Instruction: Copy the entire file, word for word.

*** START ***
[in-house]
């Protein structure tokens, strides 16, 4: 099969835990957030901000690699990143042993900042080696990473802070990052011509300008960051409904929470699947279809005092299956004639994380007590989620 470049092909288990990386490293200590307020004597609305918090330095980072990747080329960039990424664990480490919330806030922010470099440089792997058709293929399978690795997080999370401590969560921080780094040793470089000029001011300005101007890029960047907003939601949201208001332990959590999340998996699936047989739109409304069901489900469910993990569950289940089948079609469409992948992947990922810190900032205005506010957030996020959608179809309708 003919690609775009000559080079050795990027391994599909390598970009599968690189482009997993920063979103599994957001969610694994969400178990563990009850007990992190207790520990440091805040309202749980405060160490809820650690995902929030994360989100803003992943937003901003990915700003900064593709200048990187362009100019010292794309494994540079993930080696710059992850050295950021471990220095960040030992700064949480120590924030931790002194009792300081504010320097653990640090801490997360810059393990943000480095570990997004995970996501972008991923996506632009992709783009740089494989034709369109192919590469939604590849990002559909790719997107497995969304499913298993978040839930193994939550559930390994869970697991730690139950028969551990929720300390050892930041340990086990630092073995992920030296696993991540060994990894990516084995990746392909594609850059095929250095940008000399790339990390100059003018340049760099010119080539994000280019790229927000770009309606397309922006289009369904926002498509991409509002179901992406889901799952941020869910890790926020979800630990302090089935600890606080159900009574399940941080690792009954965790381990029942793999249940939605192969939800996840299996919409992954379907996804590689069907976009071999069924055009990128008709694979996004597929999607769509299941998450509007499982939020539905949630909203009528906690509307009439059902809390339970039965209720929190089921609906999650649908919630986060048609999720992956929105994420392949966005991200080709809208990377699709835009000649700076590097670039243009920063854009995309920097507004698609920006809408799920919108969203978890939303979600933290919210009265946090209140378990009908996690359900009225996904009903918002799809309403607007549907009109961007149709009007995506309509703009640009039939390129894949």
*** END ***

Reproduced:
[in-house]
């Protein structure tokens, strides 16, 4: 099969835990957030901000690699990143042993900042080696990473802070990052011509300008960051409904929470699947279809005092299956004639994380007590989620 470049092909288990990386490293200590307020004597609305918090330095980072990747080329960039990424664990480490919330806030922010470099440089792997058709293929399978690795997080999370401590969560921080780094040793470089000029001011300005101007890029960047907003939601949201208001332990959590999340998996699936047989739109409304069901489900469910993990569950289940089948079609469409992948992947990922810190900032205005506010957030996020959608179809309708 003919690609775009000559080079050795990027391994599909390598970009599968690189482009997993920063979103599994957001969610694994969400178990563990009850007990992190207790520990440091805040309202749980405060160490809820650690995902929030994360989100803003992943937003901003990915700003900064593709200048990187362009100019010292794309494994540079993930080696710059992850050295950021471990220095960040030992700064949480120590924030931790002194009792300081504010320097653990640090801490997360810059393990943000480095570990997004995970996501972008991923996506632009992709783009740089494989034709369109192919590469939604590849990002559909790719997107497995969304499913298993978040839930193994939550559930390994869970697991730690139950028969551990929720300390050892930041340990086990630092073995992920030296696993991540060994990894990516084995990746392909594609850059095929250095940008000399790339990390100059003018340049760099010119080539994000280019790229927000770009309606397309922006289009369904926002498509991409509002179901992406889901799952941020869910890790926020979800630990302090089935600890606080159900009574399940941080690792009954965790381990029942793999249940939605192969939800996840299996919409992954379907996804590689069907976009071999069924055009990128008709694979996004597929999607769509299941998450509007499982939020539905949630909203009528906690509307009439059902809390339970039965209720929190089921609906999650649908919630986060048609999720992956929105994420392949966005991200080709809208990377699709835009000649700076590097670039243009920063854009995309920097507004698609920006809408799920919108969203978890939303979600933290919210009265946090209140378990009908996690359900009225996904009903918002799809309403607007549907009109961007149709009007995506309509703009640009039939390129894949």